Vietnam Veteran Steve Hendricks took the first steps on his bionic foot Thursday.
Hendricks lost part of his leg in 2000 to a blood clot.
The prosthetic foot was developed by the company I-Walk.
"It's the first ankle on the market it actually give you powered plantar friction so what it does for the amputee it replaces their calf muscles and Achilles tendon," says I-Walk spokeswoman Donna Samocha.
The ankle is battery powered.
It's good for about three hours of walking on each charge, and it's programmed specifically for it's user, then calibrated by Bluetooth through an Android phone.
After a few adjustments Hendricks was up and moving faster than he has in the last ten years.
"This is a real foot, the way it rolls, it's computerized so when I get ready to take the next step it throws my foot out there for me," Hendricks said. "When I'm walking on it, it's weightless. With the stationary foot all the impact was on my knee so every time I took a step going up an incline or a steep one I had to go on my toe, when I came down I had to go on my heel, this I just walk like a regular foot. There's no pressure on my knee it's amazing."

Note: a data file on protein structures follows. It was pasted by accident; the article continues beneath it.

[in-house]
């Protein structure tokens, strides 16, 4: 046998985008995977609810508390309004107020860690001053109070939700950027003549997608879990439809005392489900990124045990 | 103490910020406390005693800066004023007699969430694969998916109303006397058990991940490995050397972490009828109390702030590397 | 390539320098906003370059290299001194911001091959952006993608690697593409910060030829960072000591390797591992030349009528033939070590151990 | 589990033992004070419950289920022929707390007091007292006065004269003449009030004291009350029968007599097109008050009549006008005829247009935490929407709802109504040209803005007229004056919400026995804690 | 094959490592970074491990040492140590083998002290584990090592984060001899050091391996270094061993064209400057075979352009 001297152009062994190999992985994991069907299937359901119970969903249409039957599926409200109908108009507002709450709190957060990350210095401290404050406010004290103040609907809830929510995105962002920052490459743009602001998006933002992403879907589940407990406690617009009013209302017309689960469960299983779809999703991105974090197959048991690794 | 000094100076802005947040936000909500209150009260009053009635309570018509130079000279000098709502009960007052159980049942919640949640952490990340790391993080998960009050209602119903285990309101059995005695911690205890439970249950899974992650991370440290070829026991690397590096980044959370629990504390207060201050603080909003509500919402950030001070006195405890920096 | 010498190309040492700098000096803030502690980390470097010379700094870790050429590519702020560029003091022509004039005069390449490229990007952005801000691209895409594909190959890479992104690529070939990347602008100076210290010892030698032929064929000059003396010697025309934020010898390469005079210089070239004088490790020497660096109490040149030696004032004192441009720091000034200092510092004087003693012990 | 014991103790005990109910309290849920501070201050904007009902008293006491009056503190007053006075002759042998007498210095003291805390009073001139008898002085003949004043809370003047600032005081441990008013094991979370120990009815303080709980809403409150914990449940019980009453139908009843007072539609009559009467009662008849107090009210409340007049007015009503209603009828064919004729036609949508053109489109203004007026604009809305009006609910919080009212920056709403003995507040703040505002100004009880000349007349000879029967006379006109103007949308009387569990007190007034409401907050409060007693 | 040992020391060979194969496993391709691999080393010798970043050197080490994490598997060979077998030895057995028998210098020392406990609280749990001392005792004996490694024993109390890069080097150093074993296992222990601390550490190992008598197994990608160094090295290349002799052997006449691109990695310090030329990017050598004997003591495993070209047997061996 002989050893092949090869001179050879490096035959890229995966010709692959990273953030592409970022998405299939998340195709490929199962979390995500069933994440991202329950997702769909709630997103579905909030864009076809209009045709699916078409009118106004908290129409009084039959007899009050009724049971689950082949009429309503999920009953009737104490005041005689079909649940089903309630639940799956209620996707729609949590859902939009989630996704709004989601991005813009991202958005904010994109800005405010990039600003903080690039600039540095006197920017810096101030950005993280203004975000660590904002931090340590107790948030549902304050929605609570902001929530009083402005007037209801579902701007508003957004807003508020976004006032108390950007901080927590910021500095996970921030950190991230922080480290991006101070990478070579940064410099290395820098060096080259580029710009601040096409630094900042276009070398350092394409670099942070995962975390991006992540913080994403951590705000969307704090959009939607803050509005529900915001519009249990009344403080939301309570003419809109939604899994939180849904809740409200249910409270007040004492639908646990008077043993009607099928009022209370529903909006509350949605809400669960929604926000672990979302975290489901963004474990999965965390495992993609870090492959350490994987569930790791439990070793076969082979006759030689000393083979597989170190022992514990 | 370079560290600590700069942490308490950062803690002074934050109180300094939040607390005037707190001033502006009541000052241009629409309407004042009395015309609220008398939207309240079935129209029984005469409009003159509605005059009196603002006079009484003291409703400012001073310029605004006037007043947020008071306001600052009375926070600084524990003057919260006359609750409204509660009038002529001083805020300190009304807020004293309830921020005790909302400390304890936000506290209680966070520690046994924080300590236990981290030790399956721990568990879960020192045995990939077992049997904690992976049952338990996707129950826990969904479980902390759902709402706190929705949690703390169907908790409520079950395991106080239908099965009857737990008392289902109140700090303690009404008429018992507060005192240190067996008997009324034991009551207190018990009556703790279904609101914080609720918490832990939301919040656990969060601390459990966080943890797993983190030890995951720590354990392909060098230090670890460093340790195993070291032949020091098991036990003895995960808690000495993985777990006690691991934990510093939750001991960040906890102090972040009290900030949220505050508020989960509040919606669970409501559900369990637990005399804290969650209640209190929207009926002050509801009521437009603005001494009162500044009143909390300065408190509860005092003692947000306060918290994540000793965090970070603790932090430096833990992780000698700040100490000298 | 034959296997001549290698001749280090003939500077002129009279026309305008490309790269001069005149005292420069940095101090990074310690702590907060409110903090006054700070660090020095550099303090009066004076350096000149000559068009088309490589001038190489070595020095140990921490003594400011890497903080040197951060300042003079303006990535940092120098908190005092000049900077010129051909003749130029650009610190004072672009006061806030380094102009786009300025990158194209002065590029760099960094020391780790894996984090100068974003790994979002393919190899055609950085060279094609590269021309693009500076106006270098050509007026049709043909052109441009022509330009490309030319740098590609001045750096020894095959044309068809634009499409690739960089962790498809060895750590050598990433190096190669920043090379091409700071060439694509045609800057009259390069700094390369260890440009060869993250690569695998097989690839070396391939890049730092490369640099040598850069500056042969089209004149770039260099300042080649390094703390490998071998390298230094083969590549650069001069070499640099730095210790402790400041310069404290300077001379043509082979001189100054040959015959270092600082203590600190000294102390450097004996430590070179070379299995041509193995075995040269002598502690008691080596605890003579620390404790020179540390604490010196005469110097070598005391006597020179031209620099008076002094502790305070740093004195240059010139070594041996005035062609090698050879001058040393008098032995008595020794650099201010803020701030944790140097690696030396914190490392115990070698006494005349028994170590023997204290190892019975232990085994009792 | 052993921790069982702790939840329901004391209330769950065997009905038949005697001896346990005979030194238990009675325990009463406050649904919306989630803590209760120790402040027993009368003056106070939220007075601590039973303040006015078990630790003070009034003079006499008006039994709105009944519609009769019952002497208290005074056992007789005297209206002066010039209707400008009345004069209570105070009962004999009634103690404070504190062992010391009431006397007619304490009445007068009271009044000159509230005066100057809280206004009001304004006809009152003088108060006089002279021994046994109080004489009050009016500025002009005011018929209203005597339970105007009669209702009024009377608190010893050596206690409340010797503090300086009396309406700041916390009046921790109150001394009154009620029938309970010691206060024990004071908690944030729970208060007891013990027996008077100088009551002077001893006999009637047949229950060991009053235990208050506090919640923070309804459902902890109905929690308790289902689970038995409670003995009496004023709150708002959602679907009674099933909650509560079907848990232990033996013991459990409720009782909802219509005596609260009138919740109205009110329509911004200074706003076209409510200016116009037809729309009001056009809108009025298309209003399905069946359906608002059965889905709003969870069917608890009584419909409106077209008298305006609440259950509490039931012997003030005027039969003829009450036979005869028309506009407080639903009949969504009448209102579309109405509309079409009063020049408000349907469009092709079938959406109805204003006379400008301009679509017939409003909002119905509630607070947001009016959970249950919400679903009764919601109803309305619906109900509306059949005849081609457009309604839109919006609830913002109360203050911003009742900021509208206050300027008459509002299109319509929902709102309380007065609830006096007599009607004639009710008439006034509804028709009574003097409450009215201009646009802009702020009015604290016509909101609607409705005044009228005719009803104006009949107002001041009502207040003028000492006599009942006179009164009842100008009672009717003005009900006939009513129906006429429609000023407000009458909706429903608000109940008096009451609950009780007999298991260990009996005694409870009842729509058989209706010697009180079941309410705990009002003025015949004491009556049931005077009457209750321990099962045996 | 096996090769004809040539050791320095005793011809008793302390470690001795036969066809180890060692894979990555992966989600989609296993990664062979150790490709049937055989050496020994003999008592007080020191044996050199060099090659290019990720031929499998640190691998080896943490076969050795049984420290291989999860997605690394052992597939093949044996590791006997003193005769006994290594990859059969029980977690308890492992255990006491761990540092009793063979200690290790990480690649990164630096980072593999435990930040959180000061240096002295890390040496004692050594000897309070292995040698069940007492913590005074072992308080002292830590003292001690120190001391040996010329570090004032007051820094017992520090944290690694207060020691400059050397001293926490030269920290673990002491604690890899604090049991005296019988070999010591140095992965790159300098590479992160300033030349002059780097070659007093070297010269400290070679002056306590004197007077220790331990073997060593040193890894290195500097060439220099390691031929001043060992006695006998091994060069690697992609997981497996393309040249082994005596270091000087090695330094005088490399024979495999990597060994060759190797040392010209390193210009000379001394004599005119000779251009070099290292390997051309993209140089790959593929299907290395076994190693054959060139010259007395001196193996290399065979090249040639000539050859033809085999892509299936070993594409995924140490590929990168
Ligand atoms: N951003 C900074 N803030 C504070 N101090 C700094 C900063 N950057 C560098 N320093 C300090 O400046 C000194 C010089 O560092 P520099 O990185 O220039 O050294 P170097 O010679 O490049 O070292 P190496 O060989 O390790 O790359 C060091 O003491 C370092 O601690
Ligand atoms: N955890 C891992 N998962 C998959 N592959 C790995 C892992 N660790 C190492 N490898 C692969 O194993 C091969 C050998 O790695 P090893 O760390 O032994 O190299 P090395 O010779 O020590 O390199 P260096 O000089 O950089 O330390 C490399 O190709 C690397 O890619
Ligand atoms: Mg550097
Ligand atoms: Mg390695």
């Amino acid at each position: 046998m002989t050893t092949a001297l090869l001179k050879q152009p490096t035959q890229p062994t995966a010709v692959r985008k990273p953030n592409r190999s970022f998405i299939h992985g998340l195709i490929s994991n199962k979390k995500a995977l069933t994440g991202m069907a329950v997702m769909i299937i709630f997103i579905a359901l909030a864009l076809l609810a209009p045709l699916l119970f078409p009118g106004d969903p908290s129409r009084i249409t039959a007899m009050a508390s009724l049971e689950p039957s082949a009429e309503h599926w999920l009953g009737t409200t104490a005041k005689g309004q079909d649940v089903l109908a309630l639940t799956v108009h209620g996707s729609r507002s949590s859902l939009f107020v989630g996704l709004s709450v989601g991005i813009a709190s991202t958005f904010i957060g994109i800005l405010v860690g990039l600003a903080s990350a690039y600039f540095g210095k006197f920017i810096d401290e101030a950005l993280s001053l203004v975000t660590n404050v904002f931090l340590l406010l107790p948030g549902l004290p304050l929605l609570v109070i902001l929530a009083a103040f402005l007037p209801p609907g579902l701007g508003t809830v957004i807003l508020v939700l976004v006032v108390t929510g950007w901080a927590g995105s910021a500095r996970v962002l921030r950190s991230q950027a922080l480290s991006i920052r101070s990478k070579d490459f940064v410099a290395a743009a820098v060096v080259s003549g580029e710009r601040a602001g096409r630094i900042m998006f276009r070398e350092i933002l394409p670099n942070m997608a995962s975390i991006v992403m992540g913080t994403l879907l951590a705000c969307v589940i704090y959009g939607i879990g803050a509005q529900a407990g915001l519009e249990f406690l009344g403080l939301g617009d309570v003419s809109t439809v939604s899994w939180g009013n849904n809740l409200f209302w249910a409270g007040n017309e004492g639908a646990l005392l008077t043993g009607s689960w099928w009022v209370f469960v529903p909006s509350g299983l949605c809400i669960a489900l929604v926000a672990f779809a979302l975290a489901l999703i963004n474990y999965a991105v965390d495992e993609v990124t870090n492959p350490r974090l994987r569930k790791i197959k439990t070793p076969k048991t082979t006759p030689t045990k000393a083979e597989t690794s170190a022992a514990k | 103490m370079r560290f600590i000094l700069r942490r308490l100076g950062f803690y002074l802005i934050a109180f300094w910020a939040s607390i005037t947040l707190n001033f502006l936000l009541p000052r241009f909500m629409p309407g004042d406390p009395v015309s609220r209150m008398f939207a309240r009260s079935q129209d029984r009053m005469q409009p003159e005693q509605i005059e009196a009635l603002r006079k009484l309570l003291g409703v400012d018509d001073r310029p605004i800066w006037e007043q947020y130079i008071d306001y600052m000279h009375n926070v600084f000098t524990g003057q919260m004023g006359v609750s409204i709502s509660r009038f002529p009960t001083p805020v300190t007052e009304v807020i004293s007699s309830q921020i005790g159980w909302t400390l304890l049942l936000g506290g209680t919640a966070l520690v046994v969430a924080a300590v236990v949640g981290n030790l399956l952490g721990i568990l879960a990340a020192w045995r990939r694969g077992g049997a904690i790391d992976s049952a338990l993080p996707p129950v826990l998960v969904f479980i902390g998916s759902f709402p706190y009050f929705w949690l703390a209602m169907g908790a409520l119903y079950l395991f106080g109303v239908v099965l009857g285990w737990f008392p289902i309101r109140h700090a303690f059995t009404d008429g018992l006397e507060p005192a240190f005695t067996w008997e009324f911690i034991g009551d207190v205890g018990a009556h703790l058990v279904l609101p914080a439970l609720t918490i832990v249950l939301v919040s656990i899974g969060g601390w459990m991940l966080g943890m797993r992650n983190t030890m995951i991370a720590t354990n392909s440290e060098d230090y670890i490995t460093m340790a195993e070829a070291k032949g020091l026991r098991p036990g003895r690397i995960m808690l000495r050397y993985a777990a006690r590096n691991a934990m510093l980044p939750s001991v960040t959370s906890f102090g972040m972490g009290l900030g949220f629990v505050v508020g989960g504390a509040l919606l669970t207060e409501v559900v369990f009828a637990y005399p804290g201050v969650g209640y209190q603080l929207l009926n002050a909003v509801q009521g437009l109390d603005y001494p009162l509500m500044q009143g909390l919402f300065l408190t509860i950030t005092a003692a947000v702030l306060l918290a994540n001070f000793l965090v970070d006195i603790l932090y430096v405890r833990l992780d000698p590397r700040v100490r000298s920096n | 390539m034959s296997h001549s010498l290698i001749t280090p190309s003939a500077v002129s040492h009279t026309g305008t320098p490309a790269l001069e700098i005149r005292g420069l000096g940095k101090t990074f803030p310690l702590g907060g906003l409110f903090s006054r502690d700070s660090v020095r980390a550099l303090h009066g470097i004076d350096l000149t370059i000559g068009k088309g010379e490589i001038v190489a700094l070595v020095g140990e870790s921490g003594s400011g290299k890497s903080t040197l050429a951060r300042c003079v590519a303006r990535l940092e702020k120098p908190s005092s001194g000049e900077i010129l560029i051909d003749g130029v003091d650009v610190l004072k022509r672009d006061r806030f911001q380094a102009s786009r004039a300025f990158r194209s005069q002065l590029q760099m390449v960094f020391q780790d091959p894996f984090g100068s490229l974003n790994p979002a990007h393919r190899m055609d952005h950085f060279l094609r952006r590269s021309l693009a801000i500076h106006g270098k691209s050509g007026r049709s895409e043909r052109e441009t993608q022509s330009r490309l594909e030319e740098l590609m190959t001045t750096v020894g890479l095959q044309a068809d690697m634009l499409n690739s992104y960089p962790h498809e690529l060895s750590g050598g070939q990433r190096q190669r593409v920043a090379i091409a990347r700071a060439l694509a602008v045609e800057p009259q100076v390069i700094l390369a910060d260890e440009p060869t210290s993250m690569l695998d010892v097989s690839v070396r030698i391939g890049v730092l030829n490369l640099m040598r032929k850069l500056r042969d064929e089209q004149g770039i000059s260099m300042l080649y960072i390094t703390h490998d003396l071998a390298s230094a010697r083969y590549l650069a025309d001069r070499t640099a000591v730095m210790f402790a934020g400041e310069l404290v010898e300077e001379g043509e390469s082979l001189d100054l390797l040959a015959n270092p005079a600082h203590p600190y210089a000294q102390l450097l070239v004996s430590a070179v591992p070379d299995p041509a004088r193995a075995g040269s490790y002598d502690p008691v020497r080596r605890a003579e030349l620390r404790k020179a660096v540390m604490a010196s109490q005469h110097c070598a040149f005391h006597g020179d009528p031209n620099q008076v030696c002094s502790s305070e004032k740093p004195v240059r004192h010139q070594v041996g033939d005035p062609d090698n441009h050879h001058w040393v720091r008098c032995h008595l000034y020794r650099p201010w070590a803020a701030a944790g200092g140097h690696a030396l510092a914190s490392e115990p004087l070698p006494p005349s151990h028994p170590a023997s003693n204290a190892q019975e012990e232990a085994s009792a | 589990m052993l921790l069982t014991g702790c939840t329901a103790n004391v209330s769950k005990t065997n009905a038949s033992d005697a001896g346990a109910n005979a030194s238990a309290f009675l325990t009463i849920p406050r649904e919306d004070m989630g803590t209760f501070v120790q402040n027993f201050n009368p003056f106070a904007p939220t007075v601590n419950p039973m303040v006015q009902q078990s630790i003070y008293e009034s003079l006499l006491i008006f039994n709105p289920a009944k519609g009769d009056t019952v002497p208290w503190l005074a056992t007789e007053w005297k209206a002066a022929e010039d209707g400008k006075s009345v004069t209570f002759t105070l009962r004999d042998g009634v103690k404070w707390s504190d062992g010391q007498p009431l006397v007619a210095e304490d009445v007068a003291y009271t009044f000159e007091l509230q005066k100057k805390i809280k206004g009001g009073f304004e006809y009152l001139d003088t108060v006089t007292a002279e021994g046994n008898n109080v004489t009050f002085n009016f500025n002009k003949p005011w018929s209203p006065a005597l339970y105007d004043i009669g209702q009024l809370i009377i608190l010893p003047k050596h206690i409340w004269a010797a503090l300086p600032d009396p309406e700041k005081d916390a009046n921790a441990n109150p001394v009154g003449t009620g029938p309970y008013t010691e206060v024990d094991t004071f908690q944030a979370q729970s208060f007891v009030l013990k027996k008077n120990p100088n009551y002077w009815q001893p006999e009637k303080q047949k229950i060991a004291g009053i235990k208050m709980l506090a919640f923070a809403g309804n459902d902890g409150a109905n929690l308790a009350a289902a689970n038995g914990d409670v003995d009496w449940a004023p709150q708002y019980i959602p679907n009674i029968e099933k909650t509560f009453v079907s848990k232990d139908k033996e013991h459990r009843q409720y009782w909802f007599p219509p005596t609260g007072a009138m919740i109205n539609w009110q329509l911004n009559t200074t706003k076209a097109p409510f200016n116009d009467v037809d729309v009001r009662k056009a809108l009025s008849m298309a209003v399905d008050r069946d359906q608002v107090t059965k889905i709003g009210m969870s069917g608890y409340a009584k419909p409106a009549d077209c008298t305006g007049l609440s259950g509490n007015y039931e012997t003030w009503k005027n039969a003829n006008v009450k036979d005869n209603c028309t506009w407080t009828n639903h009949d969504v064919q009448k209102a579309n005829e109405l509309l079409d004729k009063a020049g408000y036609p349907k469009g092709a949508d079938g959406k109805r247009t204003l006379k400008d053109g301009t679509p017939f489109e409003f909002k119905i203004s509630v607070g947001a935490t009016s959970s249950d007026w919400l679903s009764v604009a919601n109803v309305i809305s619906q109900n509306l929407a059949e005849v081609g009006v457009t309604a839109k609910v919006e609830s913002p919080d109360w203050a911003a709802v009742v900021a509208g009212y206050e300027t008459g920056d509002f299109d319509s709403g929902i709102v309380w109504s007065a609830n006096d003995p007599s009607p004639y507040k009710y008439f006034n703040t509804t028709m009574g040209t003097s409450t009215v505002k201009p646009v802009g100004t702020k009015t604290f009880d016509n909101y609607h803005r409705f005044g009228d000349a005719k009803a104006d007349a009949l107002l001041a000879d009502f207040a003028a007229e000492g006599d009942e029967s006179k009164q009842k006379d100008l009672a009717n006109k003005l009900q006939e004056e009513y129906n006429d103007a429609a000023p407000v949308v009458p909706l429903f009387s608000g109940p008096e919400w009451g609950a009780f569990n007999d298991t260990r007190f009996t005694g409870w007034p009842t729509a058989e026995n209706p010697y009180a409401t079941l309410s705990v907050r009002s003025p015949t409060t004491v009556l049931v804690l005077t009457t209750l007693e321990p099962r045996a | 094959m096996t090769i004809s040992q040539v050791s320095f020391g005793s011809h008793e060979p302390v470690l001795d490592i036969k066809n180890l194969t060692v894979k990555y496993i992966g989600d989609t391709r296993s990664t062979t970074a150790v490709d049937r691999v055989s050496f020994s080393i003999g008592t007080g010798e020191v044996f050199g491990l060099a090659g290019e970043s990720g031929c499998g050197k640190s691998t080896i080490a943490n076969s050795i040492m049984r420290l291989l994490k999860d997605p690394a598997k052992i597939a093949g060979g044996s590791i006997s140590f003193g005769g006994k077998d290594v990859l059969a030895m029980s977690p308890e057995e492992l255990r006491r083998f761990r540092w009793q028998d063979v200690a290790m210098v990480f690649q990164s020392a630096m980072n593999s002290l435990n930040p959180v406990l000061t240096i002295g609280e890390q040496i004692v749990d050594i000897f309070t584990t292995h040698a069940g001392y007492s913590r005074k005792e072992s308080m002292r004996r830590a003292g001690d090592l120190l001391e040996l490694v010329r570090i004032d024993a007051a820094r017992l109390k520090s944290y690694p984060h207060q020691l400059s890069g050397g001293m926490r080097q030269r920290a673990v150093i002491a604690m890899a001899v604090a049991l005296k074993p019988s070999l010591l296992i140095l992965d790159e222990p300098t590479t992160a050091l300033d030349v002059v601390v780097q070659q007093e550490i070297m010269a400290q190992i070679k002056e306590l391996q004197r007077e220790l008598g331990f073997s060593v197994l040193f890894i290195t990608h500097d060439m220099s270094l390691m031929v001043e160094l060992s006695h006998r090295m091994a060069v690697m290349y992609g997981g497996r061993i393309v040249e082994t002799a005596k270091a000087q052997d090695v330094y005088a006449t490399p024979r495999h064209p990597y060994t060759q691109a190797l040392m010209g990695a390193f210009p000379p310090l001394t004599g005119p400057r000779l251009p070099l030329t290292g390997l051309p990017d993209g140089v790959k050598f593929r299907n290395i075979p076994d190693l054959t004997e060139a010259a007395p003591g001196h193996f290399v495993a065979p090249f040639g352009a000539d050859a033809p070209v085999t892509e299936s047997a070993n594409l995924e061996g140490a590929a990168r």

The bionic ankle gives it's user 100% power, where other prosthetics can only give about 50%.
Hendricks is gaining more confidence with every step he takes, and hopes to encourage other amputee vets as they struggle to get back on their feet.
"I just want to be a hope and inspiration for all combat veterans who come back disabled but don't give up, don't give up," said Hendricks.